Irresponsible representation of human-wildlife interactions by media will only worsen the situation.

Under such extreme situations, responsible action by the media will become a necessity for India’s wildlife. With increasing literacy rates and technological advancements, it is expected that more and more Indians will receive their dose of information about wildlife from media channels. While conservationists and wildlife biologists are toiling hard to create awareness and gather data to assist wildlife conservation in India, it is ultimately the masses that will decide. The government will always prioritize its vote bank and decisions of the majority will rule!

And the media can shape the public’s decision in a major way!

The Way Forward

From the above, it is clear that the media must learn to be extremely cautious when presenting wildlife to the masses. Today, several journalists and media organizations are doing great work in this direction but those that are not, need to be educated. Leading conservationists of India believe that there are several ways to do so. Familiarization visits for journalists can be arranged so that they receive an in-depth education on wildlife issues. Conservation professionals and managers must devise efficient communication strategies catering to the varying societal and linguistic nature of the media outlets. Correct information and data regarding HWC must be made readily available to journalists for proper representation of facts and figures.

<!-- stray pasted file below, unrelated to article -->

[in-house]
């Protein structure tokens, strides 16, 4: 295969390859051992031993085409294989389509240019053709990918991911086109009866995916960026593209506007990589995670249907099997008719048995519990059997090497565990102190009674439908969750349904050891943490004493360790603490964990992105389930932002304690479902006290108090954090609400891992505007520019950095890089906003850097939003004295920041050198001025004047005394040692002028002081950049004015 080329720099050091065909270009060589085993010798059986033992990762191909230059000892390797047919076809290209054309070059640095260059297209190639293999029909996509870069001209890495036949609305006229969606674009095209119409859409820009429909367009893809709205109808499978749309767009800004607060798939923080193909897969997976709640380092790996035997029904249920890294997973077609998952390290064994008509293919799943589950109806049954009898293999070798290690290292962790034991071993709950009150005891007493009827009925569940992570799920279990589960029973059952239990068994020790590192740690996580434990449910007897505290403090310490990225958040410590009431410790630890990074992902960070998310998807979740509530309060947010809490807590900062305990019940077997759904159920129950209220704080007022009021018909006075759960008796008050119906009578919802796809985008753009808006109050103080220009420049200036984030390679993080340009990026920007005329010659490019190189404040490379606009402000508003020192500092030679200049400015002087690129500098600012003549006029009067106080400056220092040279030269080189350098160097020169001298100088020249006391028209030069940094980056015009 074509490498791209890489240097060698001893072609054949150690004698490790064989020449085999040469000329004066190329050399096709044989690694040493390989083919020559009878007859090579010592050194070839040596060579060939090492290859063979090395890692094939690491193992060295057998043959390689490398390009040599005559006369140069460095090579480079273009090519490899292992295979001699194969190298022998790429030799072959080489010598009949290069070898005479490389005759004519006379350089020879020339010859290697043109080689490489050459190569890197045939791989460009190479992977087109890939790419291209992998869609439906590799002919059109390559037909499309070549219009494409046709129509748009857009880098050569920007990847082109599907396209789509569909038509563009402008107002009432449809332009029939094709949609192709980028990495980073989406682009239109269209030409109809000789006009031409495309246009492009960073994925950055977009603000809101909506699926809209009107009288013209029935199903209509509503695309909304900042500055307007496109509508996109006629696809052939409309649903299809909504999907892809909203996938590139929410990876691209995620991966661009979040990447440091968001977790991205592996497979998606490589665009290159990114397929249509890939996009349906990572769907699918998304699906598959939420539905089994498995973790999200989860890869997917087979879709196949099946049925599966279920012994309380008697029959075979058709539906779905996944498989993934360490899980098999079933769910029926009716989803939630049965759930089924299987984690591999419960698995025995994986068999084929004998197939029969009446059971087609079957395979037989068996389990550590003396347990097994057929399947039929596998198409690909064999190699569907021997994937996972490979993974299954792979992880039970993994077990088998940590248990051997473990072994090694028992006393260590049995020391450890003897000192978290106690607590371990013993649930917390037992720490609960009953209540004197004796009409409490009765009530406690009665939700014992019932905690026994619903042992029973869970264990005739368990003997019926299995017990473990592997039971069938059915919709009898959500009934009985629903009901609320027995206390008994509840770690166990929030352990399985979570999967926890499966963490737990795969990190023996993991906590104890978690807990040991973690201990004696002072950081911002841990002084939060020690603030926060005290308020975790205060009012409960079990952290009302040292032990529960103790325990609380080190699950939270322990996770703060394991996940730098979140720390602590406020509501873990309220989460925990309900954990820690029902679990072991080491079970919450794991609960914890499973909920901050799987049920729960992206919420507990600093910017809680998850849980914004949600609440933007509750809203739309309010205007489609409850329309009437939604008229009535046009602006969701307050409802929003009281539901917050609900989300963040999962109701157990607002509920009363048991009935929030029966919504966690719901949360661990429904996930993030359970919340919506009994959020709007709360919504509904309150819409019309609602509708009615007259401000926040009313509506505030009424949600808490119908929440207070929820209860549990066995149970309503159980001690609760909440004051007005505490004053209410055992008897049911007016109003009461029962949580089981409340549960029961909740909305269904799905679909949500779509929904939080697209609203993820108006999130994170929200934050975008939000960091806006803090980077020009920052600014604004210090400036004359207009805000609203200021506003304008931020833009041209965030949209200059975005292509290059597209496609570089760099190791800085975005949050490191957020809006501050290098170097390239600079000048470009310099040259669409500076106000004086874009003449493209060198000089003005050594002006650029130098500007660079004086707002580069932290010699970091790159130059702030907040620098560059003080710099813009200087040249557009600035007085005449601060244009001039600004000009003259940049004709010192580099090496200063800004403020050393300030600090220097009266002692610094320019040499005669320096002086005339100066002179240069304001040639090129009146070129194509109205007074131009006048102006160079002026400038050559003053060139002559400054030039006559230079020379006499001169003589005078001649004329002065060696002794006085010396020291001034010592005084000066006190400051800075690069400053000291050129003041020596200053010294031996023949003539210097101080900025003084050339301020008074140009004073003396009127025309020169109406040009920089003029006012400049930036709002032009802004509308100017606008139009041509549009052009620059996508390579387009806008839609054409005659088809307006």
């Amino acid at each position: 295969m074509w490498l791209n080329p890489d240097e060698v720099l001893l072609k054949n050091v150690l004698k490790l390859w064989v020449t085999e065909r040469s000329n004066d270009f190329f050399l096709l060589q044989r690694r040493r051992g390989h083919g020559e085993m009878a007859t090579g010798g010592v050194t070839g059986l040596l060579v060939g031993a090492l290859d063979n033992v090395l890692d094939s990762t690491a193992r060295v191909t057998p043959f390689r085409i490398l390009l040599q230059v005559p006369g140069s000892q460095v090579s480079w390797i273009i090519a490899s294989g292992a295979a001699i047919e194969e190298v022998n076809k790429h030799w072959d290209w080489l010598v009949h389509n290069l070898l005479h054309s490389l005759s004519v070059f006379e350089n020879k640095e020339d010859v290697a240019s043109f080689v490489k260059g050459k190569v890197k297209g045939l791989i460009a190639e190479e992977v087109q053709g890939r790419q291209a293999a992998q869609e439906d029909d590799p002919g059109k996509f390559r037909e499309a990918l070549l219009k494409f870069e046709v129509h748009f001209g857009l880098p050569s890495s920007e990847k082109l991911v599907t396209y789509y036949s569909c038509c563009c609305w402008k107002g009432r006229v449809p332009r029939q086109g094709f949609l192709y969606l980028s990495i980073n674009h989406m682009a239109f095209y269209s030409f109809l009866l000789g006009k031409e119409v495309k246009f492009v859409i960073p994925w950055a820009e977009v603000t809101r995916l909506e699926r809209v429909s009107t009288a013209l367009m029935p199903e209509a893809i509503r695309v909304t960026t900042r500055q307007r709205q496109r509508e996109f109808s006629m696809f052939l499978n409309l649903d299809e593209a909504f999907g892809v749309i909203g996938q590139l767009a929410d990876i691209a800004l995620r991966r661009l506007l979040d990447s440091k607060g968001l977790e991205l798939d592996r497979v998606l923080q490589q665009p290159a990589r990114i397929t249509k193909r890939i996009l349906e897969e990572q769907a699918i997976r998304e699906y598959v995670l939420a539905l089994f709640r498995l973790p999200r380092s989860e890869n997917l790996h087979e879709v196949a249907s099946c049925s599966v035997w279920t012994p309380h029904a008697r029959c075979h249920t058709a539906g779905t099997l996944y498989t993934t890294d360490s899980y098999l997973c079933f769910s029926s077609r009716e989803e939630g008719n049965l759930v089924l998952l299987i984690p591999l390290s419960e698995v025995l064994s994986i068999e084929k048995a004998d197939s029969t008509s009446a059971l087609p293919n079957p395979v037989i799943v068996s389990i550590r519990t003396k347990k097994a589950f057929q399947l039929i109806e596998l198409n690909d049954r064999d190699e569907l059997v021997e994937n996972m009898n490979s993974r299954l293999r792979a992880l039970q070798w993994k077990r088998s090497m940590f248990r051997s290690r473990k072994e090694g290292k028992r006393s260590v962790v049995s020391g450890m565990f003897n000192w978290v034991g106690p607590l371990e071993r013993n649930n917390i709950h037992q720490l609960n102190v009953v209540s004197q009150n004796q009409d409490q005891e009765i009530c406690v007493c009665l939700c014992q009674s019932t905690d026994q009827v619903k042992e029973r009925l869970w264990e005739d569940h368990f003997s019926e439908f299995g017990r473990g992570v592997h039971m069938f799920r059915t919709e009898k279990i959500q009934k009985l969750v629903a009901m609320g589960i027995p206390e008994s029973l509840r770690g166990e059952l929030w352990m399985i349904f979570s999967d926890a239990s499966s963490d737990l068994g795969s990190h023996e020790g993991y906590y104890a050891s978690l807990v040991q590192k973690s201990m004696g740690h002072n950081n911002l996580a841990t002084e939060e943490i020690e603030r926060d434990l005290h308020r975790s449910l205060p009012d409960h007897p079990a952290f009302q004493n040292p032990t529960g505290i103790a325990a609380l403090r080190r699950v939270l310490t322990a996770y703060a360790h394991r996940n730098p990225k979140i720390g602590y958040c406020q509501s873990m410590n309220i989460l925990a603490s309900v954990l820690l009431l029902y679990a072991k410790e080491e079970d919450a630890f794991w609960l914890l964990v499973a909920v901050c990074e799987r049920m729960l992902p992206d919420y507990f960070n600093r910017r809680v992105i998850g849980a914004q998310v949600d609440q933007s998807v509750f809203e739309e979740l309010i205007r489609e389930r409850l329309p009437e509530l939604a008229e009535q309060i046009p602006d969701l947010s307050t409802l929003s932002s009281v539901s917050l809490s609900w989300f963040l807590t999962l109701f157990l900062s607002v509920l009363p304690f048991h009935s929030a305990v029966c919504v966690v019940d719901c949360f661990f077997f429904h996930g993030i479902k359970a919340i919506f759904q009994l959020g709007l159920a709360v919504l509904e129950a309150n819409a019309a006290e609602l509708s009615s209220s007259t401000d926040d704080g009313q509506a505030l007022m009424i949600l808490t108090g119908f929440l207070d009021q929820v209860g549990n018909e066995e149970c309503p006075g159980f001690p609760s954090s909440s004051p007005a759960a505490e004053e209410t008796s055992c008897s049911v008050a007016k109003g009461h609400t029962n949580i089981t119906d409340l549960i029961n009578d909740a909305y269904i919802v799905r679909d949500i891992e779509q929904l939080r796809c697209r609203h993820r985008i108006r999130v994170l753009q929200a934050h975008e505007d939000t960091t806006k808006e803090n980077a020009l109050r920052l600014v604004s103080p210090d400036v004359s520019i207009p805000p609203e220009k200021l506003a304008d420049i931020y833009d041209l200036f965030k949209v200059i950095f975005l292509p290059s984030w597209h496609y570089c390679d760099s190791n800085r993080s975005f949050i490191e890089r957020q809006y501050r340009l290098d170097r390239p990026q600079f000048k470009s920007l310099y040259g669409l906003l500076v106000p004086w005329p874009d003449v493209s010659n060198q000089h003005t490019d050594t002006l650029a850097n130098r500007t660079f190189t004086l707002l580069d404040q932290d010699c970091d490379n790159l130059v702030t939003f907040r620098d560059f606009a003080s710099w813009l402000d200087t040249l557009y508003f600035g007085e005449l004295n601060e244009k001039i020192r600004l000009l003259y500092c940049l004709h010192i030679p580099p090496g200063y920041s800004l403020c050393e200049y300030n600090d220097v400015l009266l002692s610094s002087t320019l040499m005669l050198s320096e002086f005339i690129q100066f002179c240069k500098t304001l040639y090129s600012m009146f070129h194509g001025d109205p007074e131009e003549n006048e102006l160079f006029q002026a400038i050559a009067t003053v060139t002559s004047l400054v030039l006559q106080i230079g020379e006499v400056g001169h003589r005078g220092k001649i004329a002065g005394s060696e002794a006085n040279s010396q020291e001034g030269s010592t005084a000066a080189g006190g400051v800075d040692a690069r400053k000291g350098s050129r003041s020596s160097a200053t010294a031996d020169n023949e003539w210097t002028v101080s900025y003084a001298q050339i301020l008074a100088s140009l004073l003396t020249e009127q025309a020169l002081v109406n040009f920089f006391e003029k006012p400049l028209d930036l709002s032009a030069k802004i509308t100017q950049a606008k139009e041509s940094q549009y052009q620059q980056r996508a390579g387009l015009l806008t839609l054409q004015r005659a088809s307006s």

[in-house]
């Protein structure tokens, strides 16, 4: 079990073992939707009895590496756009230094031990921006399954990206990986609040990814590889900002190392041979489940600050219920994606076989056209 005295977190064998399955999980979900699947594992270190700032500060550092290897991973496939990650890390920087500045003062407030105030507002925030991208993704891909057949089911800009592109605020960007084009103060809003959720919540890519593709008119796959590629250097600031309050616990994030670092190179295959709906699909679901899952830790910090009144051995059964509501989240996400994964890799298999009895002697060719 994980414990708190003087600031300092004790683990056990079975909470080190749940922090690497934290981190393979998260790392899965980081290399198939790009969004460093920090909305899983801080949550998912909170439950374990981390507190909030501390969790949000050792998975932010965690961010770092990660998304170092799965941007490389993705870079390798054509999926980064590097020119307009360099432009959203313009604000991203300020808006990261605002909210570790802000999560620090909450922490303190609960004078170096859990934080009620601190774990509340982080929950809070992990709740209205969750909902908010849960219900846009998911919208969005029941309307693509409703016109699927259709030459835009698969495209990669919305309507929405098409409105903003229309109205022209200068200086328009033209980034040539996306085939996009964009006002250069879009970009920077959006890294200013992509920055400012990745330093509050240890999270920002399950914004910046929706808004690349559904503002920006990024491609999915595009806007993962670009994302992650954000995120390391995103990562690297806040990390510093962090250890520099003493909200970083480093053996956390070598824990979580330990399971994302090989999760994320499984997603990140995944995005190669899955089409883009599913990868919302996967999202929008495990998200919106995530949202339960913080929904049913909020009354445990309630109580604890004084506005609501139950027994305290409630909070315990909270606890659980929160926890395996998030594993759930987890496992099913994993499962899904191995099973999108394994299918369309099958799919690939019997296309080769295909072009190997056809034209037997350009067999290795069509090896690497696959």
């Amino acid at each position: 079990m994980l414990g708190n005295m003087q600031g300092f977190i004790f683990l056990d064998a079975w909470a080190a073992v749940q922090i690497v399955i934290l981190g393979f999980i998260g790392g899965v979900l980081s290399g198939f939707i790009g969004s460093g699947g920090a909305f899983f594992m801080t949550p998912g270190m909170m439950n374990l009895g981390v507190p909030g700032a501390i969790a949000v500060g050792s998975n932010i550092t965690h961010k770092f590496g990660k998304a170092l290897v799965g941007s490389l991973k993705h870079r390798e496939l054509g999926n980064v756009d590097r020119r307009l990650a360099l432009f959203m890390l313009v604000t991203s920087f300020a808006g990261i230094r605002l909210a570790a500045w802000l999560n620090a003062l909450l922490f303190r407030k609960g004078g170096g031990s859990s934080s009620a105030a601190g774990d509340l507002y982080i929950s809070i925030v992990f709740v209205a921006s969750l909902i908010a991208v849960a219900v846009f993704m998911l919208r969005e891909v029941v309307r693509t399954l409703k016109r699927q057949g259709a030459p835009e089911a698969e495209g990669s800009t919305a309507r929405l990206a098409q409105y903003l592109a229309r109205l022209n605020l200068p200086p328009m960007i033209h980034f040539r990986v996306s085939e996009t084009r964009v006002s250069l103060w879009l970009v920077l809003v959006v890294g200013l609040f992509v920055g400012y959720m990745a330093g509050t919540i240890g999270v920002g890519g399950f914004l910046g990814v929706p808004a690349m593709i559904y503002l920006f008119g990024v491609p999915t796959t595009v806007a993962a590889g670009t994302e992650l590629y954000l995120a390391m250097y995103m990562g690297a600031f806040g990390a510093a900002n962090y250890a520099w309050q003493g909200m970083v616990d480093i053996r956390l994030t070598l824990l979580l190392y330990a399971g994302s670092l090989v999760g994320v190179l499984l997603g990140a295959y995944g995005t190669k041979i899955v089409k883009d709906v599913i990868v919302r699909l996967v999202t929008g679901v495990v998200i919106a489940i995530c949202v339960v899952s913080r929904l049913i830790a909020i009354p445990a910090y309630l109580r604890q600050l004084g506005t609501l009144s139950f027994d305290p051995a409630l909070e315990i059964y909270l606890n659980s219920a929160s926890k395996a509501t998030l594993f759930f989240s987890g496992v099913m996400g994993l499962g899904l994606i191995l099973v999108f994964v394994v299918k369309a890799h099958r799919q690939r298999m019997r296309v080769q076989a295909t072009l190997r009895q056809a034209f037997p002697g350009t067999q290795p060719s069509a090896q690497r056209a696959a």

Media must act sensibly and maintain ethics while representing wildlife, which otherwise does not have a voice of its own.

The usefulness of the above strategies is evident from the change in public perception of the leopards of Mumbai. When the “Mumbaikars for SGNP” Project was launched in 2011 by the Forest Department of Sanjay Gandhi National Park, one of its primary goals was to educate the media through workshops to ensure that the leopards of Mumbai were not framed by media as villains attacking people. As part of the project, the media personnel were given the opportunity to interact with the forest department officials, wildlife researchers, and conservationists so that they could learn and understand the true nature of human-leopard interactions in the metropolis. The strategy soon brought a sea of change in the media reporting of human-leopard interactions. Sensible reports with scientifically backed data now became more common. This measure of involving media, as well as other initiatives, worked wonders in unison, and greatly improved the relationship between Mumbaikars and the leopards living with them.

At the end of the day, it must be remembered that unlike humans, wild animals cannot file defamation suits. Thus, individual journalists and media outlets must make the best use of their sense of ethics to present these voiceless beings to the public. Conservationists and animal lovers can only show them the way to do it. Tolerance towards wildlife is one of the key factors that has helped India conserve its wild animals to this day and that in turn ensures a secure and stable future for the coming generations of Indians.

Disclaimer: The views expressed in this article are of the author solely. TheRise.co.in neither endorses nor is responsible for them.

About the author

Dr. Oishimaya Sen Nag is a wildlife conservation writer and editor at World Atlas, Canada. She has written several articles on issues related to wildlife conservation and interviewed renowned wildlife conservationists, wildlife biologists, and forest department officials working to protect wildlife across the world.


Oishimaya Sen Nag

Dr. Oishimaya Sen Nag is a wildlife conservation writer and editor at World Atlas, Canada. She has written several articles on issues related to wildlife conservation and interviewed renowned wildlife conservationists, wildlife biologists, and forest department officials working to protect wildlife across the world.